passed the bill with more than 400 votes last year. This year, the House passed
it again, yet the Senate has not acted.
The liquidity and
stability that FHA provides the market are needed now more than ever, and
the President urges the Senate to move as quickly as possible.
This bill could allow the FHA to help 250,000
additional families by the end of 2008.
2. Congress needs to
temporarily reform the tax code to help homeowners refinance during this time of
housing market stress. Under current law, if the
value of your house declines and your bank forgives a portion of your mortgage,
the tax code treats the amount forgiven as taxable income. The House recently
passed this tax relief with bipartisan support, and the Senate should pass
relief as soon as possible.
has also proposed allowing cities and States to issue tax-exempt mortgage
bonds to refinance existing loans, and the President calls on Congress to
approve this temporary measure quickly. Under
current law, cities and states can issue tax-exempt bonds to finance new
mortgages for first-time homebuyers, and this measure would make it easier
for State housing authorities to help troubled borrowers.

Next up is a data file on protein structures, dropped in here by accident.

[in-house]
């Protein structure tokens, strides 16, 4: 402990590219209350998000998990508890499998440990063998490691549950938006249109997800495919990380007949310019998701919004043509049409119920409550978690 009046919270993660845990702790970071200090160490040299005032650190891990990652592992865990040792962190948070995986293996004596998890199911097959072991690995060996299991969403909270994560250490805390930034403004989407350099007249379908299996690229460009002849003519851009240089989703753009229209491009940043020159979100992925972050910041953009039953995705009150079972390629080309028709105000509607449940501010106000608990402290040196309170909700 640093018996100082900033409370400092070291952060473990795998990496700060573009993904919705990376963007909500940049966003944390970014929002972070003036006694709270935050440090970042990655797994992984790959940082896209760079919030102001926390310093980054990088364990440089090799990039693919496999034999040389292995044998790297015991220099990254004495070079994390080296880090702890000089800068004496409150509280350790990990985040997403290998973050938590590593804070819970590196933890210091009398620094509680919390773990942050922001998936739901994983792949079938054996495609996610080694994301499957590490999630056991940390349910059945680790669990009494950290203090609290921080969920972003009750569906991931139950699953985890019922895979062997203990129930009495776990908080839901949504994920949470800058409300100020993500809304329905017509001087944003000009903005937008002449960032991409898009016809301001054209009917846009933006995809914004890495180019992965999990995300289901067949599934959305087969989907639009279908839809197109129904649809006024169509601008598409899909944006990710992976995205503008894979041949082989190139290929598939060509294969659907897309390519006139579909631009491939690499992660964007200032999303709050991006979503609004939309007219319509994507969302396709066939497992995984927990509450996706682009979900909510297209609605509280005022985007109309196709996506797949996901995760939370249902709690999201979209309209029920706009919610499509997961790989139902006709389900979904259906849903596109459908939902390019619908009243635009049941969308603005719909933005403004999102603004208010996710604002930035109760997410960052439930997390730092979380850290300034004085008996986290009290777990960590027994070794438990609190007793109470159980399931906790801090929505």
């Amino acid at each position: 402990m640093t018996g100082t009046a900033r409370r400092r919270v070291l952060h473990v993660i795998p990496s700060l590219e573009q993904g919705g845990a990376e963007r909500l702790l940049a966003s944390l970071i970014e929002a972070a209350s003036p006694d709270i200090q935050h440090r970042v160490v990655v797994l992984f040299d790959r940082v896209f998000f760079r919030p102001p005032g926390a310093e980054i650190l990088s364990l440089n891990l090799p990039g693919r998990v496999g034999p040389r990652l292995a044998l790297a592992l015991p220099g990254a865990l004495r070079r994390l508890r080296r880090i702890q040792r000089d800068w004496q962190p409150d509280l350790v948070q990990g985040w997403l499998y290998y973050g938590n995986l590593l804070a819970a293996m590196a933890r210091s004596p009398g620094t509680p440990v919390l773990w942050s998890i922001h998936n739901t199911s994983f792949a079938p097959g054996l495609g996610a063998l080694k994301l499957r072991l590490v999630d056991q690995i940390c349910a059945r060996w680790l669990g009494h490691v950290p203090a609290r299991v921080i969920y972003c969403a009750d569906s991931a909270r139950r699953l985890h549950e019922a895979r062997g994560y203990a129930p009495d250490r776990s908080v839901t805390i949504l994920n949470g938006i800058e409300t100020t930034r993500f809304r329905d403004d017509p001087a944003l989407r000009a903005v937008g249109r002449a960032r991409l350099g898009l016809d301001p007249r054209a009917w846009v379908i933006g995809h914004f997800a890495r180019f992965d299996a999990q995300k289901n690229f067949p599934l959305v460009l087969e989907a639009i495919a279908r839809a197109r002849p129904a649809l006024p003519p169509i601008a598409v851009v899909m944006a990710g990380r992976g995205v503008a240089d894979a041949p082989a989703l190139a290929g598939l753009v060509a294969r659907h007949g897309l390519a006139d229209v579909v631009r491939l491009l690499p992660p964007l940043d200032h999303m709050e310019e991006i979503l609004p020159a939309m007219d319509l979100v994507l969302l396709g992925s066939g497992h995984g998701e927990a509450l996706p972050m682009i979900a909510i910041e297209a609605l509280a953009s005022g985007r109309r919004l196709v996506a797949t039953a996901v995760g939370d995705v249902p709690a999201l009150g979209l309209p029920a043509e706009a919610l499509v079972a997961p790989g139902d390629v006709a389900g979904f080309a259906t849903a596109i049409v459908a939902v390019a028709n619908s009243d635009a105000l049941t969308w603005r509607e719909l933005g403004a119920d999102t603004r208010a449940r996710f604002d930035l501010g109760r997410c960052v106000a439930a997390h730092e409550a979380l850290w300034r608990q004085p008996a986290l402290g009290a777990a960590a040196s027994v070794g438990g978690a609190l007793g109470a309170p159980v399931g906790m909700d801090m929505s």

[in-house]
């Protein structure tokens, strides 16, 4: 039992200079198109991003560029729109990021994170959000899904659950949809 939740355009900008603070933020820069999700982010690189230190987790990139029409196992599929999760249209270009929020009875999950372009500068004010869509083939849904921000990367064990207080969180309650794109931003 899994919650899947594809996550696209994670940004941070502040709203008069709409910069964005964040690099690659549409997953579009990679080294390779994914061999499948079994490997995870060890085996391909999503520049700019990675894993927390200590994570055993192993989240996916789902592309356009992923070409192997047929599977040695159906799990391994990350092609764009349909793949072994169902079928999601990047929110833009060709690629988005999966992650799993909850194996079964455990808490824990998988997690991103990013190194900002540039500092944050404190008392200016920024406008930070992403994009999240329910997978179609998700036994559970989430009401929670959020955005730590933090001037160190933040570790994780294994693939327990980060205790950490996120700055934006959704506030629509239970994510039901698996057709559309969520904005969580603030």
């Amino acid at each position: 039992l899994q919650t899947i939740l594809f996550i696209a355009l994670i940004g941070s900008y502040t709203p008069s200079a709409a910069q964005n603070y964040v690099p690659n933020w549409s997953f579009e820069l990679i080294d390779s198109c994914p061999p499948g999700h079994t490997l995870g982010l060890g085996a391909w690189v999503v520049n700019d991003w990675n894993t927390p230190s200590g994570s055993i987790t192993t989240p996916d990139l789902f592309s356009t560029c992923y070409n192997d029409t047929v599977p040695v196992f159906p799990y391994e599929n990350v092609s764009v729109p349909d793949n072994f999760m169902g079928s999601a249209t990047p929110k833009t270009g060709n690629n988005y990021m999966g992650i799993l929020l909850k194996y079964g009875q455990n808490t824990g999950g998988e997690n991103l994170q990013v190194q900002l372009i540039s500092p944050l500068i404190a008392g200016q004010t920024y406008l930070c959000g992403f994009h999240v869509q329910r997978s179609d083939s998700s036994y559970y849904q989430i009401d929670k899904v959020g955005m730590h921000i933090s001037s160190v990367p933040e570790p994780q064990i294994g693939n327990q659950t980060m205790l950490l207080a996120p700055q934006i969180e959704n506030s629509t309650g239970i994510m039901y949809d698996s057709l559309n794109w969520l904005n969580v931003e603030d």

3. Congress needs to
pass funding to support mortgage counseling.
Non-profit groups like NeighborWorks provide an essential service by helping
homeowners find affordable mortgage solutions and prevent foreclosures. The
President's FY 2008 Budget requests $120 million for NeighborWorks and another
$50 million for HUD's mortgage counseling program. Congress has had these
requests since early February, and it needs to stop delaying and get this
funding to the President's desk.
4. Congress needs to
pass legislation to reform Government Sponsored Enterprises (GSEs) like Freddie
Mac and Fannie Mae. GSEs provide liquidity to the
mortgage market that benefits millions of homeowners, and it is vital that they
operate safely and soundly. The President has called on Congress to pass
legislation that strengthens independent regulation of the GSEs and ensures they
focus on their important housing mission. The GSE reform bill passed by the
House earlier this year is a good start, and the Senate needs to pass